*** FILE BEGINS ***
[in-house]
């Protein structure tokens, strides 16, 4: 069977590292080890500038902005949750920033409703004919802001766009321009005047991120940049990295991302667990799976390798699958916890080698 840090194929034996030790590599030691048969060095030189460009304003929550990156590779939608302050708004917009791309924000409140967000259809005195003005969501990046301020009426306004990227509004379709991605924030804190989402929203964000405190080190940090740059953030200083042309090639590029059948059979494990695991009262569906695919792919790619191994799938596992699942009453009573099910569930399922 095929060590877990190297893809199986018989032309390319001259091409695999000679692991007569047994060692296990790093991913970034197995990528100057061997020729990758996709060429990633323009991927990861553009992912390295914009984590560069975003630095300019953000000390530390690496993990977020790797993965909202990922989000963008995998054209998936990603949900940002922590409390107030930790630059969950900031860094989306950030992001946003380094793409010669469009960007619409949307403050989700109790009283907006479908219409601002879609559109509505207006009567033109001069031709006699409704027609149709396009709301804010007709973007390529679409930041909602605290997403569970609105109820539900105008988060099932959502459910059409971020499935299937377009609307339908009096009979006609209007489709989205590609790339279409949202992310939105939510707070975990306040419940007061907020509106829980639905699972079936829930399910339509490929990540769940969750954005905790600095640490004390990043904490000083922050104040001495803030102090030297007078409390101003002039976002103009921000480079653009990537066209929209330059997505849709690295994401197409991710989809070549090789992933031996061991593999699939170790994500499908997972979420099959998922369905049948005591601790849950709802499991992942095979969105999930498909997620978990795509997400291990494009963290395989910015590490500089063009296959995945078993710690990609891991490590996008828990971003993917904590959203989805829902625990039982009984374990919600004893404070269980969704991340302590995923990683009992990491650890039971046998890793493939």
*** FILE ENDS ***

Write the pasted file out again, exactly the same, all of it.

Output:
[in-house]
């Protein structure tokens, strides 16, 4: 069977590292080890500038902005949750920033409703004919802001766009321009005047991120940049990295991302667990799976390798699958916890080698 840090194929034996030790590599030691048969060095030189460009304003929550990156590779939608302050708004917009791309924000409140967000259809005195003005969501990046301020009426306004990227509004379709991605924030804190989402929203964000405190080190940090740059953030200083042309090639590029059948059979494990695991009262569906695919792919790619191994799938596992699942009453009573099910569930399922 095929060590877990190297893809199986018989032309390319001259091409695999000679692991007569047994060692296990790093991913970034197995990528100057061997020729990758996709060429990633323009991927990861553009992912390295914009984590560069975003630095300019953000000390530390690496993990977020790797993965909202990922989000963008995998054209998936990603949900940002922590409390107030930790630059969950900031860094989306950030992001946003380094793409010669469009960007619409949307403050989700109790009283907006479908219409601002879609559109509505207006009567033109001069031709006699409704027609149709396009709301804010007709973007390529679409930041909602605290997403569970609105109820539900105008988060099932959502459910059409971020499935299937377009609307339908009096009979006609209007489709989205590609790339279409949202992310939105939510707070975990306040419940007061907020509106829980639905699972079936829930399910339509490929990540769940969750954005905790600095640490004390990043904490000083922050104040001495803030102090030297007078409390101003002039976002103009921000480079653009990537066209929209330059997505849709690295994401197409991710989809070549090789992933031996061991593999699939170790994500499908997972979420099959998922369905049948005591601790849950709802499991992942095979969105999930498909997620978990795509997400291990494009963290395989910015590490500089063009296959995945078993710690990609891991490590996008828990971003993917904590959203989805829902625990039982009984374990919600004893404070269980969704991340302590995923990683009992990491650890039971046998890793493939």